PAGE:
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A faith full of questions

 One who asks a question is a fool for five minutes; one who does not ask a question remains a fool forever.  (Chinese proverb)

Computers are useless. They can only give you answers.  (Pablo Picasso)

To be on a quest is nothing more or less than to become an asker of questions.  (Sam Keen)

Judge others by their questions rather than by their answers.  (Voltaire)

A prudent question is one-half of wisdom.  (Sir Francis Bacon)

You can tell whether a man is clever by his answers. You can tell whether a man is wise by his questions.  (Naquib Mahfouz)

 

It is error only, and not truth, that shrinks from inquiry.  (Thomas Paine)

 

Good questions outrank easy answers.  (Paul Samuelson)

 

No man really becomes a fool until he stops asking questions.  (Charles Steinmetz)

 

To find the exact answer, one must first ask the exact question.  (S. Tobin Webster)

 

Any man who knows all the answers most likely misunderstood the questions.  (Anonymous)

 

The longer I live, the more I appreciate a good question (even though I may not have a clue regarding its answer).  Jesus consistently employed questions when He taught.  There’s a text in Luke that mentions a visit to the temple when He was twelve years old.  This was the occasion when His parents temporarily “lost” Him for a brief time.  When they returned to the temple, they found Him in the temple courts “sitting among the teachers, listening to them and asking them questions,” (Luke 2:46).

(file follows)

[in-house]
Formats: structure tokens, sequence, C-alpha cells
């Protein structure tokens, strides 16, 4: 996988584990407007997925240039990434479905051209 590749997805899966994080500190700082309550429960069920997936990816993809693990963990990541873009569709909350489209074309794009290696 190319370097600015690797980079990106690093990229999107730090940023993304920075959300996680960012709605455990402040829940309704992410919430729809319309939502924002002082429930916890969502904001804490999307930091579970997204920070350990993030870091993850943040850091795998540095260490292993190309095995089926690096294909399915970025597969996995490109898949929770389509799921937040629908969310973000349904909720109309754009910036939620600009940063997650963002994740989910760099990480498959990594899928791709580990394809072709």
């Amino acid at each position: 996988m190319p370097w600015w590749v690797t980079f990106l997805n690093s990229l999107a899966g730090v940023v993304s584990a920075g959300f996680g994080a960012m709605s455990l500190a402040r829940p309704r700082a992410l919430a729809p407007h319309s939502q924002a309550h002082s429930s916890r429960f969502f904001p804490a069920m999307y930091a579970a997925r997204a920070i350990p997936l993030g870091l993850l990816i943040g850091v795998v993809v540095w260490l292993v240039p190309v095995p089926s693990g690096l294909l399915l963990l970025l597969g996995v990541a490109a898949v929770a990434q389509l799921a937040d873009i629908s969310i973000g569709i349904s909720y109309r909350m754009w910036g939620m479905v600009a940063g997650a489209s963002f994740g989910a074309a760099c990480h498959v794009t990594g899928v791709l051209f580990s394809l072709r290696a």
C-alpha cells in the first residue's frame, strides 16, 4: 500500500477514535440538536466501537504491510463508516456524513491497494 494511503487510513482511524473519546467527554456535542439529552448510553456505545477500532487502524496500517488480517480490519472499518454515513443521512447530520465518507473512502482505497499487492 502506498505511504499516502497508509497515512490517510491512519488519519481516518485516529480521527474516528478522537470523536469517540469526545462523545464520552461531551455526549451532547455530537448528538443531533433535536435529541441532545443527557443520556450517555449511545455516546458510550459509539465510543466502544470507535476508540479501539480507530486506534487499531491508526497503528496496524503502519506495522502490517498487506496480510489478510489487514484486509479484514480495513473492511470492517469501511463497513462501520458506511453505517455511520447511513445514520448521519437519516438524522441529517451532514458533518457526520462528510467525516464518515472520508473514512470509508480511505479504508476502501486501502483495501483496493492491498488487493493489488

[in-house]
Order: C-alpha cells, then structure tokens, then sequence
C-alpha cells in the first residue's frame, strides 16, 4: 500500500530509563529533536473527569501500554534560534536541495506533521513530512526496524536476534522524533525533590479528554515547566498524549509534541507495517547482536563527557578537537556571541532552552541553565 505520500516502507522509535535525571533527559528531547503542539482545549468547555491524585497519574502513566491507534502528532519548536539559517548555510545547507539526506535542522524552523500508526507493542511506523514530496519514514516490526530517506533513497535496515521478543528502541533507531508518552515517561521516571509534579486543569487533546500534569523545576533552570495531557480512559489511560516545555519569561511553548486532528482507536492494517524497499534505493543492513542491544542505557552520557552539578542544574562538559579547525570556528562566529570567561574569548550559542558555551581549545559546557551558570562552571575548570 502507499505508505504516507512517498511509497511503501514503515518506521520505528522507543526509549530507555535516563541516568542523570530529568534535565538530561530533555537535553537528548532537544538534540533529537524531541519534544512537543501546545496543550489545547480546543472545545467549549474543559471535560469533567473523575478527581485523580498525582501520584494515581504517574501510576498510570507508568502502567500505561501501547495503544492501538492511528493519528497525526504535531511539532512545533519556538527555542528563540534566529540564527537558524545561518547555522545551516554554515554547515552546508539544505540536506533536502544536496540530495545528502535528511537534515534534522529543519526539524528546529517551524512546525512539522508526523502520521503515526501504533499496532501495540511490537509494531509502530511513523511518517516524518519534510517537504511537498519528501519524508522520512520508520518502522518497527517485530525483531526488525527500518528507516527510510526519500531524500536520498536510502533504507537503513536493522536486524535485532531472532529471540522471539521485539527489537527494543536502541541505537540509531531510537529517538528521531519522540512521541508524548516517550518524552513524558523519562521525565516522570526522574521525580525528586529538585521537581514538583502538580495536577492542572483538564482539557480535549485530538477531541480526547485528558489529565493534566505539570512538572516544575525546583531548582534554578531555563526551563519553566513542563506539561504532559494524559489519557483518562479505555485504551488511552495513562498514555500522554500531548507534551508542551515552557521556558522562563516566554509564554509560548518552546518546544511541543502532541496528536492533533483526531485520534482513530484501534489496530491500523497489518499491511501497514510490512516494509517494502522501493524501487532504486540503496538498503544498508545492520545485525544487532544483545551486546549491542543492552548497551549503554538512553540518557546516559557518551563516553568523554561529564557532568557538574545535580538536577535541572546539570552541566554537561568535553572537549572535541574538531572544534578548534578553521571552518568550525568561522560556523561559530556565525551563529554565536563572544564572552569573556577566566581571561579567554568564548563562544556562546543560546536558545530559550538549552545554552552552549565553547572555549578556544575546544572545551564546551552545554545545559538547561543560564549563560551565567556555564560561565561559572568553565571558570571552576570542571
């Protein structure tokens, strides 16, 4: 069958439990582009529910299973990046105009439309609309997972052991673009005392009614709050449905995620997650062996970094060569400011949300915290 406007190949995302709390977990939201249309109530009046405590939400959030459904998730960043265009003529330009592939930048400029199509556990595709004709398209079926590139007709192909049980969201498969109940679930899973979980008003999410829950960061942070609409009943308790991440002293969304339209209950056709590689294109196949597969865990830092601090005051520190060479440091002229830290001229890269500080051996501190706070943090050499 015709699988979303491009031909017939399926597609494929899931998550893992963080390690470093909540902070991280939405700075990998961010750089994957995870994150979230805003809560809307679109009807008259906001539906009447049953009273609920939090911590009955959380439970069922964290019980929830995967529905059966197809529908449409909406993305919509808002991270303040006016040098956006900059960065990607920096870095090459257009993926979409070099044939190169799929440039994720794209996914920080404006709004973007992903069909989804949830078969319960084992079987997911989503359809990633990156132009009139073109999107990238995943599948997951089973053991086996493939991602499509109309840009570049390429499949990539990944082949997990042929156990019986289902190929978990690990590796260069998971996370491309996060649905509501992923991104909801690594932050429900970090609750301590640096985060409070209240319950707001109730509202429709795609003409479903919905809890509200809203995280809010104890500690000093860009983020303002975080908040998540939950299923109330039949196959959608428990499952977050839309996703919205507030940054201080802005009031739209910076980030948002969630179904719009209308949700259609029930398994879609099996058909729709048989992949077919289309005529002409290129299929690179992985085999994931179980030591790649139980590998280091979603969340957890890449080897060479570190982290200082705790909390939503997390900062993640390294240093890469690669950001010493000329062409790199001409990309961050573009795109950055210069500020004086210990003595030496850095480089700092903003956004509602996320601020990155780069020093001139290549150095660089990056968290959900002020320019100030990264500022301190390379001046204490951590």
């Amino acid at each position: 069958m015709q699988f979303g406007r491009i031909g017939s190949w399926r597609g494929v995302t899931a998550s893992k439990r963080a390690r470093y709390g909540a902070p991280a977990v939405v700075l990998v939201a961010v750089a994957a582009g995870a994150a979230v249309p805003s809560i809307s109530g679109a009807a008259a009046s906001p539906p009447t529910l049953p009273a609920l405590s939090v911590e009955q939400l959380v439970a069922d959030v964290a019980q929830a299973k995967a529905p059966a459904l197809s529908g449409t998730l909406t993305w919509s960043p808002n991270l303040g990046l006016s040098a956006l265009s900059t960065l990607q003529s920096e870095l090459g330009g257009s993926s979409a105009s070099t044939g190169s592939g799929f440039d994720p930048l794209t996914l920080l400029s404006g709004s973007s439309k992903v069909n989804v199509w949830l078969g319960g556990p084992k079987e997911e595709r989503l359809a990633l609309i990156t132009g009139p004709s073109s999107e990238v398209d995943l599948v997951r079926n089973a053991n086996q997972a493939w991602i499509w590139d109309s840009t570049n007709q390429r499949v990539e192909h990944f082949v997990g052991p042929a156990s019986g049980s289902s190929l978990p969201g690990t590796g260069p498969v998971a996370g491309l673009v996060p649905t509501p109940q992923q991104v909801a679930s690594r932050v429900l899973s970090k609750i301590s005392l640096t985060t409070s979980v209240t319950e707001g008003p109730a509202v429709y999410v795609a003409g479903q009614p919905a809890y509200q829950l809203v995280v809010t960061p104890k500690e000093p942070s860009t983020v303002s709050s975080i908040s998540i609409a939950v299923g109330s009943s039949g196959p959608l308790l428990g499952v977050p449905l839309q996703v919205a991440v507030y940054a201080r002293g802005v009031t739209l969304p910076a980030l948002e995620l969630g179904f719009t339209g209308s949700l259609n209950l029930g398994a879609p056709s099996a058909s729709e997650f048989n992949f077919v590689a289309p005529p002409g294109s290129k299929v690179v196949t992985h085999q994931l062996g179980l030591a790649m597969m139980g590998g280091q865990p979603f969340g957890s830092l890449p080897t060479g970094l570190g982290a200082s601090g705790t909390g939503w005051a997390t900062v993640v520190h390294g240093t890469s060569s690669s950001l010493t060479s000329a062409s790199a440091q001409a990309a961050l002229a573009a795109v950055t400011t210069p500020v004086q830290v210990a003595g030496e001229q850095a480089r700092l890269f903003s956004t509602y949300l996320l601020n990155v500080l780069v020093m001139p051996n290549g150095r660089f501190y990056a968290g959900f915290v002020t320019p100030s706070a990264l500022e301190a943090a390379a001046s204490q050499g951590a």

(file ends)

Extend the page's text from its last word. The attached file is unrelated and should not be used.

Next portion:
Do you ask questions?  Although there are some who regard asking questions as tantamount to an act of unbelief, I think the opposite is true.  Nothing stifles faith (or life) faster than the failure to be inquisitive.  All of the great inventions and wonderful technologies that have benefited mankind happened because someone asked questions.  If we’re not asking questions it either means we already know everything or we’re not interested in growing in our faith and knowledge.  If we believe the first we’re delusional and if the second describes us, we’re as stagnant as standing water.

 

More to the point, we can’t expect to come up with the wise answers in important areas such as relationships, spiritual growth, or other kingdom matters if we don’t ask discerning questions.  Think about it --- asking how you can get somewhere is not the same thing as asking what is the best way.  Asking your teenager what they’re going to be doing is not the same thing as asking them who they’ll be doing their activities with.  Careful questions lead to quality answers.

 

A healthy faith is full of questions.

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